My mental map of Sydney is made up of many such places I feel a special connection to. Generally they fall under the categories of anomalies, places of respite and places of solace. In the latter category there's a particular headland overlooking the Pacific Ocean that I go to at times of significance or difficulty. The city's eastern edge is a long stretch of coastline, scalloped into bays and beaches between sandstone cliffs. The approach to this particular headland is a stretch of parkland which rises up to a rocky outcrop. I sit on the grass and watch the magpies which patrol it. A group of them live here, and whenever I am there I see them moving across the lawn, heads cocked, listening for insects under the soil. One time, when I was sitting on the rocks, they assembled in front of me and all started singing, which felt like a gift from them and from this place, which never fails to make my spirit feel lighter.

What is beyond your front door?

Having lived in the same house for almost a decade, this scene is now permanently established in my mind's eye and I could describe it to the utmost detail, however I will keep it brief: a low brick fence with a crooked front gate made of wrought iron shaped into hearts and curls. Beyond this, lining the street, is a row of native fig trees. Directly across from the house is an olive-green metal box a few metres long which I like to imagine holds the street's secrets, but is actually an electricity substation. At the corner of the yard is a hibiscus tree which is often in flower. People like to pick them as they walk past and I don't have the heart to tell them that once you do, the flowers close up very quickly.

What are you reading / watching / listening to / looking at right now?

I am writing this answer on a plane which is flying over a scene below where the land meets the sea in an outline of bays and rivers, and the sun has dispersed to an orange glow on the horizon. I'm listening to the new Gwenno album, Le Kov. Tucked into the seat pocket in front of me is How to Write an Autobiographical Novel by Alexander Chee and an issue of Elementum. My watching, for now, is all out the oval frame of the plane window, thinking about the ocean below, the atmosphere above, and how it feels to be suspended in between.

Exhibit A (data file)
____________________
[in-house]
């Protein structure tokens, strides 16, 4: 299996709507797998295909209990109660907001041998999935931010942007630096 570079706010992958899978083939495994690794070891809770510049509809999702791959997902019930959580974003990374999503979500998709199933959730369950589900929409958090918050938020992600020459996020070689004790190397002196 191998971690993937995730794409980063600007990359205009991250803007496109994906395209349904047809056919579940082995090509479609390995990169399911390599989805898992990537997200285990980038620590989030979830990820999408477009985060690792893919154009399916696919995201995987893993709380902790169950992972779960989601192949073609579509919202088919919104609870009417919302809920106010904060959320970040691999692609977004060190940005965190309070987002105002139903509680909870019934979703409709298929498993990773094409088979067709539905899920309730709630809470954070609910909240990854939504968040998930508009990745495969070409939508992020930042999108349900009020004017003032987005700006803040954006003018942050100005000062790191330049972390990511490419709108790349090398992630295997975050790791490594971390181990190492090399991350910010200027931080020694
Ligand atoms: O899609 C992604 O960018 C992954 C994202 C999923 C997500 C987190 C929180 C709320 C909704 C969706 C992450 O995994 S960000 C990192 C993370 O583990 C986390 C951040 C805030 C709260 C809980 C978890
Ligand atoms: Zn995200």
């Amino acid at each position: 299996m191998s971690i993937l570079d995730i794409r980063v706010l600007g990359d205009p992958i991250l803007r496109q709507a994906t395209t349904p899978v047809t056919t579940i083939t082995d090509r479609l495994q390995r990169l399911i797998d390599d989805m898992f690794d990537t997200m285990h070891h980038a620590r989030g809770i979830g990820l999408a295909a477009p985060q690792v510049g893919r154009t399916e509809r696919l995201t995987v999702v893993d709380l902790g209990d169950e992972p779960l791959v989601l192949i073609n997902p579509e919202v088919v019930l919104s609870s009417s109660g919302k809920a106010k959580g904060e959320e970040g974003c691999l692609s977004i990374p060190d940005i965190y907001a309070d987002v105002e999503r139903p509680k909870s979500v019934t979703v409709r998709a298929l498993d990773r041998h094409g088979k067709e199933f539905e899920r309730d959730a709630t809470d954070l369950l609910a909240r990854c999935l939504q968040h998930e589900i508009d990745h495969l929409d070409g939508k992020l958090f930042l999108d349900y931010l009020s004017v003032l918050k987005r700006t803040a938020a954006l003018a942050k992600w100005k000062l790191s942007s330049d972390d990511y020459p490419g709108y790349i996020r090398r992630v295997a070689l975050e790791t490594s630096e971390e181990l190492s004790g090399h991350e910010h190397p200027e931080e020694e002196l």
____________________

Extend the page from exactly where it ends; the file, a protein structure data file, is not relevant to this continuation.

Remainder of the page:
Vanessa Berry's blog
Instagram
Twitter

Five Questions for... Cosmo Sheldrake

Interview by Sara Bellini:

The first time I saw Cosmo Sheldrake performing I could detect an intriguing mix of musical influences and yet he sounded like nothing I had heard before. This singer-songwriter / composer / multi-instrumentalist from London makes music combining field recordings of endangered animals and his own vocal improvisations. Luckily he has the nice habit of telling his listeners the stories behind his songs, accompanied by music samples of the various musicians in his wildlife orchestra…  “and on the bass, the long-eared owl” or “this is what a healthy coral reef sounds like”.

Cosmo Sheldrake grew up in a creative environment between music and nature, has a background in anthropology and a body of work that includes composing music for Beckett’s plays and the soundtrack of the Netflix series Moving Art. His first solo record The much much how how and I was released in 2018, following the EP Pelicans We and the single The Moss. His current work about endangered bird species brought him to a collaboration with Extinction Rebellion last month in London, where he played a song made entirely of recordings of endangered British birds, streamed live on smartphones and portable speakers. At the beginning of May he released Owl Song and Dawn Chorus.

Cosmo Sheldrake is “really interested in capturing a sense of place in music” and in particular in making “ecological music, music that emerges from a particular place or ecosystem”, which made him a great choice for an Elsewhere interview. Here’s how he replied to our Five Questions…

What does home mean to you?

Hard to answer that concisely as it’s a big question. But I grew up in a house that I still spend a lot of time in and make music in. So, I have been lucky to put down roots in that place and have a real connection with it. So the simplest answer would probably be the place I grew up.

Which place do you have a special connection to?

I have a special connection with lots of places. But one that pops to mind is an island in British Columbia that I have gone to more or less every year since I was born. Feels like a second home. It very much feels like I have done a lot of my growing up there.

What is beyond your front door?

Well I live in Seven Sisters (North London), so a reasonably busy road. But outside the front door of my studio and the house I grew up in is Hampstead Heath. It’s the closest you can get to not being in London while being in London, a thousand acres of fairly wild land. Another place I have a very special connection to.

What place would you most like to visit?

Ooooh, so many! Just to pick the first one that popped into my mind, Colombia.  

What are you reading / watching / listening to / looking at right now?